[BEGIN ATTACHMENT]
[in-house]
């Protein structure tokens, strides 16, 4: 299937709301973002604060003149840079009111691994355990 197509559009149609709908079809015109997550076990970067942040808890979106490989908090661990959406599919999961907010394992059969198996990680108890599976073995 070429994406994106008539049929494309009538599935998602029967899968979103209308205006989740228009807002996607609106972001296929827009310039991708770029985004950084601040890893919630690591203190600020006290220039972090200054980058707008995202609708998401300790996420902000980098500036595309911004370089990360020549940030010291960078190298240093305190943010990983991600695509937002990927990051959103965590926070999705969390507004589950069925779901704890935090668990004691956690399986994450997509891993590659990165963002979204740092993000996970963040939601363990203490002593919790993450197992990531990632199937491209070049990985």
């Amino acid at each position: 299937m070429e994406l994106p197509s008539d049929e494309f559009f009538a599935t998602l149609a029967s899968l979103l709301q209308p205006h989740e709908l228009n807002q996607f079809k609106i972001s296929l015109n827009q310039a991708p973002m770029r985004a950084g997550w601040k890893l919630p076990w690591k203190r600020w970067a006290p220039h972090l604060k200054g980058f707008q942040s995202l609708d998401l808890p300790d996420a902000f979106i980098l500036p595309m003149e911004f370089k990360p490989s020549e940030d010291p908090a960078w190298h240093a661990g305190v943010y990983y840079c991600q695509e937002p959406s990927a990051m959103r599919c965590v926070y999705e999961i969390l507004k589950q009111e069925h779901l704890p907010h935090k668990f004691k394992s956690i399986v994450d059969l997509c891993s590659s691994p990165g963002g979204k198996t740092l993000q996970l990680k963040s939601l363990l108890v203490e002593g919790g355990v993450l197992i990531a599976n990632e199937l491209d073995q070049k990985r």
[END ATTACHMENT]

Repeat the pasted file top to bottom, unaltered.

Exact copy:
[in-house]
């Protein structure tokens, strides 16, 4: 299937709301973002604060003149840079009111691994355990 197509559009149609709908079809015109997550076990970067942040808890979106490989908090661990959406599919999961907010394992059969198996990680108890599976073995 070429994406994106008539049929494309009538599935998602029967899968979103209308205006989740228009807002996607609106972001296929827009310039991708770029985004950084601040890893919630690591203190600020006290220039972090200054980058707008995202609708998401300790996420902000980098500036595309911004370089990360020549940030010291960078190298240093305190943010990983991600695509937002990927990051959103965590926070999705969390507004589950069925779901704890935090668990004691956690399986994450997509891993590659990165963002979204740092993000996970963040939601363990203490002593919790993450197992990531990632199937491209070049990985």
């Amino acid at each position: 299937m070429e994406l994106p197509s008539d049929e494309f559009f009538a599935t998602l149609a029967s899968l979103l709301q209308p205006h989740e709908l228009n807002q996607f079809k609106i972001s296929l015109n827009q310039a991708p973002m770029r985004a950084g997550w601040k890893l919630p076990w690591k203190r600020w970067a006290p220039h972090l604060k200054g980058f707008q942040s995202l609708d998401l808890p300790d996420a902000f979106i980098l500036p595309m003149e911004f370089k990360p490989s020549e940030d010291p908090a960078w190298h240093a661990g305190v943010y990983y840079c991600q695509e937002p959406s990927a990051m959103r599919c965590v926070y999705e999961i969390l507004k589950q009111e069925h779901l704890p907010h935090k668990f004691k394992s956690i399986v994450d059969l997509c891993s590659s691994p990165g963002g979204k198996t740092l993000q996970l990680k963040s939601l363990l108890v203490e002593g919790g355990v993450l197992i990531a599976n990632e199937l491209d073995q070049k990985r």